Set in places as diverse as San Francisco, small-town Massachusetts, Siberia, and (of course) Leningrad–Petersburg, these stories come forward as searchingly intimate and by turns tender, sensuous, macabre, absurd, ambivalent, yet always immensely and movingly vulnerable.
—Anna Razumnaya, Meduza
A category-defying amalgam of memoir, history, criticism and fiction, it is a twenty-first- century descendant of Osip Mandelstam’s sui generis autobiography The Noise of Time (1925). . . . Barskova is a poetic virtuoso, and she puts her formidable gifts in service of this task.
—Clare Cavanagh, TLS
As narrator and guide. . .Barskova makes the unprocessed grief come alive. She spins it into non-narrative and non-linear poems and prose, a pastiche which mimics the very nature of traumatic memory: disassociated and halting.
—Tanya Paperny, Literary Hub
Barskova’s arguments or presentations of history or biography tend to follow poetic logic, and her own biography and recollections rest atop the city’s tragedy.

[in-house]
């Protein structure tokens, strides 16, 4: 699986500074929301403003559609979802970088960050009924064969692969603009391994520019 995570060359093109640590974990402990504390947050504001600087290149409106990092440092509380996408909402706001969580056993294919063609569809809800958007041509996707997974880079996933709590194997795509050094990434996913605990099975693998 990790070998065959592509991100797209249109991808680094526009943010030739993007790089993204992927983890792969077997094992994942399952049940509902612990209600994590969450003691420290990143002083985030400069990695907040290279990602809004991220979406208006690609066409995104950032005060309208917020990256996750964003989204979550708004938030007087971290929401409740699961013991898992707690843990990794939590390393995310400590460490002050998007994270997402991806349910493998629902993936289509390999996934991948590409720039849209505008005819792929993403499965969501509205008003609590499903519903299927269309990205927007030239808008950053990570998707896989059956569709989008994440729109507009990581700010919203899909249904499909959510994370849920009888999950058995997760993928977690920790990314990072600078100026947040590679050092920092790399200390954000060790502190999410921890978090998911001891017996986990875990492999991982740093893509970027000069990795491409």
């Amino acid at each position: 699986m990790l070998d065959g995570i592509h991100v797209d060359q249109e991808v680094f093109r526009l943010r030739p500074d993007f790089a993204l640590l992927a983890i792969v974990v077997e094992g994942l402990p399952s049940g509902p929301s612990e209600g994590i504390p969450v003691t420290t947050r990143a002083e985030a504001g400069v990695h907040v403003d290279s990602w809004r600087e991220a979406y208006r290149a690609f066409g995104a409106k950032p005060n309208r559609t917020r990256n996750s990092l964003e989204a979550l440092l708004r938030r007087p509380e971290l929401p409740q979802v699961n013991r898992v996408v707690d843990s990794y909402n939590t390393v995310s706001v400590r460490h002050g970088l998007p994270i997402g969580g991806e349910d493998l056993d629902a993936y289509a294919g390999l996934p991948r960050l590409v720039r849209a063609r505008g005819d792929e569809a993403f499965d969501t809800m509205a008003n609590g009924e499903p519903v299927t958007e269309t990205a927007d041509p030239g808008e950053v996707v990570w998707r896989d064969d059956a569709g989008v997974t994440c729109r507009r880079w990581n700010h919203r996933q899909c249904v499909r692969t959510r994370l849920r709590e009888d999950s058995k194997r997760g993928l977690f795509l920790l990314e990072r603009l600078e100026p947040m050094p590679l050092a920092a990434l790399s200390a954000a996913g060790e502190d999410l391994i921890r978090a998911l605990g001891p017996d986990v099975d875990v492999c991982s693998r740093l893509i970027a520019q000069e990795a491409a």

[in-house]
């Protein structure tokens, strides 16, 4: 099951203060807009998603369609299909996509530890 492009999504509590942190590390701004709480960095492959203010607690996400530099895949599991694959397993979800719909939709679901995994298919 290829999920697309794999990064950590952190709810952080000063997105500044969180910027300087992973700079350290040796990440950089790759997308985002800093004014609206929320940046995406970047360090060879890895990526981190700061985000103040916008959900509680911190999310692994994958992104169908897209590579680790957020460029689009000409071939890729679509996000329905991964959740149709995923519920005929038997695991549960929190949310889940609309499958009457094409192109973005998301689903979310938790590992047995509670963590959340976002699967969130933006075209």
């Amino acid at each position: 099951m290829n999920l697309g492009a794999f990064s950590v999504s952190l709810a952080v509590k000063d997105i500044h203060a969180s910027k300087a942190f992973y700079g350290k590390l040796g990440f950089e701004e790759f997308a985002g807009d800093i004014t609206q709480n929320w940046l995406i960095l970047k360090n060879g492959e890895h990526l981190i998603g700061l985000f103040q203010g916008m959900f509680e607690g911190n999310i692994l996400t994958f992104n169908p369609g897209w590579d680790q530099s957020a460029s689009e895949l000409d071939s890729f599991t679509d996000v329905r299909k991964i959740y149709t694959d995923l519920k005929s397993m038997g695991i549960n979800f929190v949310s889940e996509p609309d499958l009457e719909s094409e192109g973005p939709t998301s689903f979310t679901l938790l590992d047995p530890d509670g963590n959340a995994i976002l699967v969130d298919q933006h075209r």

—Sibelan Forrester, World Literature Today
A haunting and magnificent debut fiction collection. . . . This beautiful attempt to reconstruct the lives of the lost, blended with an account of a new life built from the rubble, deserves a wide readership.
—Publishers Weekly starred review
These fractured poem-stories are composed of disjunctively arranged images, slices of memory both personal and historical, and a shadowy array of citations of varying levels of obscurity and recognizability, creating unique prose tissues that carve out a space for themselves in an ambiguous zone between critical essay, autobiography, poetry, and short fiction. What is unambiguous is their success: They are extraordinarily powerful works, at turns densely evocative and dizzyingly erudite, doing many of the best things that writing can do. Barskova, following the method of her poetry, manages by painstaking technique and sheer force of image to ponder herself considering the Siege and its survivors, drawing from life and art to represent an experience of personal trauma mediated by communication with history.
—Jack Rockwell, Full-Stop
A genre-bending story featuring memoir, art criticism, and the story of two lovers stuck in the Hermitage during the blockade
—Matt Janney, Calvert Journal
A precise, tremendous and beautiful book.
Living Pictures is a highly poetic book about memories of a Soviet childhood and a reinvention in the USA, with interludes of a choir of voices from St. Petersburg. Polina Barskova’s prose elegantly joins all the genres to create a new narrative form.
—Christine Hamel, WDR
Living Pictures is . . . a richly woven book on art, artists, the conditions of their mutual pervasion in times of endurance.
—Jonis Hartmann, Fixpoetry